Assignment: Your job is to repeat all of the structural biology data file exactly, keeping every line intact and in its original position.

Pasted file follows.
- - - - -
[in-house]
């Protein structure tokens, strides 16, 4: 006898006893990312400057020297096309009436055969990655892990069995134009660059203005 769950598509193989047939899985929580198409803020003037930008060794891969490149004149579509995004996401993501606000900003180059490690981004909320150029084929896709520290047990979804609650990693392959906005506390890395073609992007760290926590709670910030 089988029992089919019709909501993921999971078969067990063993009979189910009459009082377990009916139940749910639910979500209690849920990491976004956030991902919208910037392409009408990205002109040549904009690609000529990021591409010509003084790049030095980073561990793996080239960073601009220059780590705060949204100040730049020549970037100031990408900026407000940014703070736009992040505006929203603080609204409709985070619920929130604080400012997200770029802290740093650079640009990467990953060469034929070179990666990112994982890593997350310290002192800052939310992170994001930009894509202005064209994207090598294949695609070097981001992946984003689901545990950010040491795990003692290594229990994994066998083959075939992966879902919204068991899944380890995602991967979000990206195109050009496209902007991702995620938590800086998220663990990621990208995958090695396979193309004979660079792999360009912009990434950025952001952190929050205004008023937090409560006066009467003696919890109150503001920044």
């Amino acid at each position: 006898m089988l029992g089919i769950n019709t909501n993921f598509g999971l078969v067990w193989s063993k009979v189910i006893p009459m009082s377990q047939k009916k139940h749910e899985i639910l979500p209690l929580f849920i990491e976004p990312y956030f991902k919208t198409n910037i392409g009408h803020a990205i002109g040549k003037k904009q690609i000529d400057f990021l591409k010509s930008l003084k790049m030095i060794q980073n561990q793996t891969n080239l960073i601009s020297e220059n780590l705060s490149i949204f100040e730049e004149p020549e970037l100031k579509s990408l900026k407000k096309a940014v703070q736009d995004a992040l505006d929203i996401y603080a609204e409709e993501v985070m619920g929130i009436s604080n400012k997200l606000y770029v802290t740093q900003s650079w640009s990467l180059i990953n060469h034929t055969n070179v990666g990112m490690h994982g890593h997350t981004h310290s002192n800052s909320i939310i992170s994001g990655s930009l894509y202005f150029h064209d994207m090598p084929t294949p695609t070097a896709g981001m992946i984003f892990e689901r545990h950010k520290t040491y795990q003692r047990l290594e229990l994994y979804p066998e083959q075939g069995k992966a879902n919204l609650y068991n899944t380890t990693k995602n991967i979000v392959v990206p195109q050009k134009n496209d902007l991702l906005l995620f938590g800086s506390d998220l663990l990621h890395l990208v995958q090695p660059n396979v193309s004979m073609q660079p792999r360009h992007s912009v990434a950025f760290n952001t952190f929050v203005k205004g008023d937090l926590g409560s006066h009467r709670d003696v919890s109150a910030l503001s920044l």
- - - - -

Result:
[in-house]
């Protein structure tokens, strides 16, 4: 006898006893990312400057020297096309009436055969990655892990069995134009660059203005 769950598509193989047939899985929580198409803020003037930008060794891969490149004149579509995004996401993501606000900003180059490690981004909320150029084929896709520290047990979804609650990693392959906005506390890395073609992007760290926590709670910030 089988029992089919019709909501993921999971078969067990063993009979189910009459009082377990009916139940749910639910979500209690849920990491976004956030991902919208910037392409009408990205002109040549904009690609000529990021591409010509003084790049030095980073561990793996080239960073601009220059780590705060949204100040730049020549970037100031990408900026407000940014703070736009992040505006929203603080609204409709985070619920929130604080400012997200770029802290740093650079640009990467990953060469034929070179990666990112994982890593997350310290002192800052939310992170994001930009894509202005064209994207090598294949695609070097981001992946984003689901545990950010040491795990003692290594229990994994066998083959075939992966879902919204068991899944380890995602991967979000990206195109050009496209902007991702995620938590800086998220663990990621990208995958090695396979193309004979660079792999360009912009990434950025952001952190929050205004008023937090409560006066009467003696919890109150503001920044």
């Amino acid at each position: 006898m089988l029992g089919i769950n019709t909501n993921f598509g999971l078969v067990w193989s063993k009979v189910i006893p009459m009082s377990q047939k009916k139940h749910e899985i639910l979500p209690l929580f849920i990491e976004p990312y956030f991902k919208t198409n910037i392409g009408h803020a990205i002109g040549k003037k904009q690609i000529d400057f990021l591409k010509s930008l003084k790049m030095i060794q980073n561990q793996t891969n080239l960073i601009s020297e220059n780590l705060s490149i949204f100040e730049e004149p020549e970037l100031k579509s990408l900026k407000k096309a940014v703070q736009d995004a992040l505006d929203i996401y603080a609204e409709e993501v985070m619920g929130i009436s604080n400012k997200l606000y770029v802290t740093q900003s650079w640009s990467l180059i990953n060469h034929t055969n070179v990666g990112m490690h994982g890593h997350t981004h310290s002192n800052s909320i939310i992170s994001g990655s930009l894509y202005f150029h064209d994207m090598p084929t294949p695609t070097a896709g981001m992946i984003f892990e689901r545990h950010k520290t040491y795990q003692r047990l290594e229990l994994y979804p066998e083959q075939g069995k992966a879902n919204l609650y068991n899944t380890t990693k995602n991967i979000v392959v990206p195109q050009k134009n496209d902007l991702l906005l995620f938590g800086s506390d998220l663990l990621h890395l990208v995958q090695p660059n396979v193309s004979m073609q660079p792999r360009h992007s912009v990434a950025f760290n952001t952190f929050v203005k205004g008023d937090l926590g409560s006066h009467r709670d003696v919890s109150a910030l503001s920044l």